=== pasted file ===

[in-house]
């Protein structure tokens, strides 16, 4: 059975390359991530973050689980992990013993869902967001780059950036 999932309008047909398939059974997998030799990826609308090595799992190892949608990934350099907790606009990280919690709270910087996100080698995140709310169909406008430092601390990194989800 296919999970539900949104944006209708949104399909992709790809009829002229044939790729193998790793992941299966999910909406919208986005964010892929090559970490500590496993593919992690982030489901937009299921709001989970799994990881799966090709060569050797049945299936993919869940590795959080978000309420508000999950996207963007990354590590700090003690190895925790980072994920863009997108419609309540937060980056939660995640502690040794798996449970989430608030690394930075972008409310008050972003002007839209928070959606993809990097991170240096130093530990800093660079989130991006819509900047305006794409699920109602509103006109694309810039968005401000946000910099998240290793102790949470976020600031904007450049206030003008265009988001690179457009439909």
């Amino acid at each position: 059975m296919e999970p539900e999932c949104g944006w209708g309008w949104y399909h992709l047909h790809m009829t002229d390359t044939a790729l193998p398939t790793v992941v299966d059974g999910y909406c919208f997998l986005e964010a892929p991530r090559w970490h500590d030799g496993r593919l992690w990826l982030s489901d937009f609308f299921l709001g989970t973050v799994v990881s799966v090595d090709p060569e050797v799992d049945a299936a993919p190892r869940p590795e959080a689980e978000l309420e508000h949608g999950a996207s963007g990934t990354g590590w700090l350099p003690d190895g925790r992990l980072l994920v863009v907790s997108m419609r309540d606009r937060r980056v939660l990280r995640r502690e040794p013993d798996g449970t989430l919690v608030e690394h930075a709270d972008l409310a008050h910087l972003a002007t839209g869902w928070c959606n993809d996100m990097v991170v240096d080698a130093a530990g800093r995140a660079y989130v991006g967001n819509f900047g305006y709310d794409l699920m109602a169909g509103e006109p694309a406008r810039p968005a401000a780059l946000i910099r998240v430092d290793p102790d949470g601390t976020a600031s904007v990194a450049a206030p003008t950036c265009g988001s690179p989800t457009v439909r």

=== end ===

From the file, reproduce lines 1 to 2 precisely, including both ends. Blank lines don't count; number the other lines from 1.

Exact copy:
[in-house]
């Protein structure tokens, strides 16, 4: 059975390359991530973050689980992990013993869902967001780059950036 999932309008047909398939059974997998030799990826609308090595799992190892949608990934350099907790606009990280919690709270910087996100080698995140709310169909406008430092601390990194989800 296919999970539900949104944006209708949104399909992709790809009829002229044939790729193998790793992941299966999910909406919208986005964010892929090559970490500590496993593919992690982030489901937009299921709001989970799994990881799966090709060569050797049945299936993919869940590795959080978000309420508000999950996207963007990354590590700090003690190895925790980072994920863009997108419609309540937060980056939660995640502690040794798996449970989430608030690394930075972008409310008050972003002007839209928070959606993809990097991170240096130093530990800093660079989130991006819509900047305006794409699920109602509103006109694309810039968005401000946000910099998240290793102790949470976020600031904007450049206030003008265009988001690179457009439909």